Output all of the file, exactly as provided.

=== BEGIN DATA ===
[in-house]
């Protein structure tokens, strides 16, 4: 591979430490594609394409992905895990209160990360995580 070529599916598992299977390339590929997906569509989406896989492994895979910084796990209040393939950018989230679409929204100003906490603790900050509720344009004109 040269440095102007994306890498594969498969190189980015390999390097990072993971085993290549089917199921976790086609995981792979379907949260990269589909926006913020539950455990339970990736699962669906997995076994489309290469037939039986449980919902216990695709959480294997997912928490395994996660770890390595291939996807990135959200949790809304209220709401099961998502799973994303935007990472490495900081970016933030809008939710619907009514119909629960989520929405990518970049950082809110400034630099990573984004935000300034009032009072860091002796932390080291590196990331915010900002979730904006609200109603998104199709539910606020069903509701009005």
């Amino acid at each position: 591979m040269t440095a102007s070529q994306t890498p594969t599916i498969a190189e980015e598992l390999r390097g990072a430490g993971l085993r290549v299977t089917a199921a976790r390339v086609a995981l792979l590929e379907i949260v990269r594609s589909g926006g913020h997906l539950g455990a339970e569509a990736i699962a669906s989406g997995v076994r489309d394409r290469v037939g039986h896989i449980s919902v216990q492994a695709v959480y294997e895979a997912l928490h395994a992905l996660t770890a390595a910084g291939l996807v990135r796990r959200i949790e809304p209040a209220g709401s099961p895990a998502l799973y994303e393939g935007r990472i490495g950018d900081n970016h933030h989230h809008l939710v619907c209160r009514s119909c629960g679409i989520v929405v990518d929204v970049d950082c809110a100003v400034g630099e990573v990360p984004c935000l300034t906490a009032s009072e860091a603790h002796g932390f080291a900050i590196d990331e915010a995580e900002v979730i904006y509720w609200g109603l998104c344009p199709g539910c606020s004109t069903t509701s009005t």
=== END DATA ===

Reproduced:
[in-house]
């Protein structure tokens, strides 16, 4: 591979430490594609394409992905895990209160990360995580 070529599916598992299977390339590929997906569509989406896989492994895979910084796990209040393939950018989230679409929204100003906490603790900050509720344009004109 040269440095102007994306890498594969498969190189980015390999390097990072993971085993290549089917199921976790086609995981792979379907949260990269589909926006913020539950455990339970990736699962669906997995076994489309290469037939039986449980919902216990695709959480294997997912928490395994996660770890390595291939996807990135959200949790809304209220709401099961998502799973994303935007990472490495900081970016933030809008939710619907009514119909629960989520929405990518970049950082809110400034630099990573984004935000300034009032009072860091002796932390080291590196990331915010900002979730904006609200109603998104199709539910606020069903509701009005």
């Amino acid at each position: 591979m040269t440095a102007s070529q994306t890498p594969t599916i498969a190189e980015e598992l390999r390097g990072a430490g993971l085993r290549v299977t089917a199921a976790r390339v086609a995981l792979l590929e379907i949260v990269r594609s589909g926006g913020h997906l539950g455990a339970e569509a990736i699962a669906s989406g997995v076994r489309d394409r290469v037939g039986h896989i449980s919902v216990q492994a695709v959480y294997e895979a997912l928490h395994a992905l996660t770890a390595a910084g291939l996807v990135r796990r959200i949790e809304p209040a209220g709401s099961p895990a998502l799973y994303e393939g935007r990472i490495g950018d900081n970016h933030h989230h809008l939710v619907c209160r009514s119909c629960g679409i989520v929405v990518d929204v970049d950082c809110a100003v400034g630099e990573v990360p984004c935000l300034t906490a009032s009072e860091a603790h002796g932390f080291a900050i590196d990331e915010a995580e900002v979730i904006y509720w609200g109603l998104c344009p199709g539910c606020s004109t069903t509701s009005t």